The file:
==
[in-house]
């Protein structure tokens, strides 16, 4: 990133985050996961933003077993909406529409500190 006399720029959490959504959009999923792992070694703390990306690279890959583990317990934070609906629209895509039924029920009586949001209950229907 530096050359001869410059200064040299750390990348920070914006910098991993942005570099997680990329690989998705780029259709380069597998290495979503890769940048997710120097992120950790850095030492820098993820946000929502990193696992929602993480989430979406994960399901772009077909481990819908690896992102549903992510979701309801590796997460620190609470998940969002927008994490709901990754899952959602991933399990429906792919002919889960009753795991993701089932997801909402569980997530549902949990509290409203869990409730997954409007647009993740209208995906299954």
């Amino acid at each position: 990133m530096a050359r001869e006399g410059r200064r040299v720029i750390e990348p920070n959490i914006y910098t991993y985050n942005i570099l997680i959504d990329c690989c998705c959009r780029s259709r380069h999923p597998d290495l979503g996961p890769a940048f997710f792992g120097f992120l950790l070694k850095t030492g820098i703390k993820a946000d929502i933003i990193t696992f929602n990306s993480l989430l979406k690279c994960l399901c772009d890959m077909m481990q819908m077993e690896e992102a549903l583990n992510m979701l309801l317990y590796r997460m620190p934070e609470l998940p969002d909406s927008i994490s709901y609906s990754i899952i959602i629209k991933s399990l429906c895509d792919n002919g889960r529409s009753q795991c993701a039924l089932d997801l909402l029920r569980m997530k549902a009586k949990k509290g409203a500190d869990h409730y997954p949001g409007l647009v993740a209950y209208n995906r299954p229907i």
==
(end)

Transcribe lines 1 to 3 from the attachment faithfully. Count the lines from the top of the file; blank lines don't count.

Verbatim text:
[in-house]
């Protein structure tokens, strides 16, 4: 990133985050996961933003077993909406529409500190 006399720029959490959504959009999923792992070694703390990306690279890959583990317990934070609906629209895509039924029920009586949001209950229907 530096050359001869410059200064040299750390990348920070914006910098991993942005570099997680990329690989998705780029259709380069597998290495979503890769940048997710120097992120950790850095030492820098993820946000929502990193696992929602993480989430979406994960399901772009077909481990819908690896992102549903992510979701309801590796997460620190609470998940969002927008994490709901990754899952959602991933399990429906792919002919889960009753795991993701089932997801909402569980997530549902949990509290409203869990409730997954409007647009993740209208995906299954």
């Amino acid at each position: 990133m530096a050359r001869e006399g410059r200064r040299v720029i750390e990348p920070n959490i914006y910098t991993y985050n942005i570099l997680i959504d990329c690989c998705c959009r780029s259709r380069h999923p597998d290495l979503g996961p890769a940048f997710f792992g120097f992120l950790l070694k850095t030492g820098i703390k993820a946000d929502i933003i990193t696992f929602n990306s993480l989430l979406k690279c994960l399901c772009d890959m077909m481990q819908m077993e690896e992102a549903l583990n992510m979701l309801l317990y590796r997460m620190p934070e609470l998940p969002d909406s927008i994490s709901y609906s990754i899952i959602i629209k991933s399990l429906c895509d792919n002919g889960r529409s009753q795991c993701a039924l089932d997801l909402l029920r569980m997530k549902a009586k949990k509290g409203a500190d869990h409730y997954p949001g409007l647009v993740a209950y209208n995906r299954p229907i």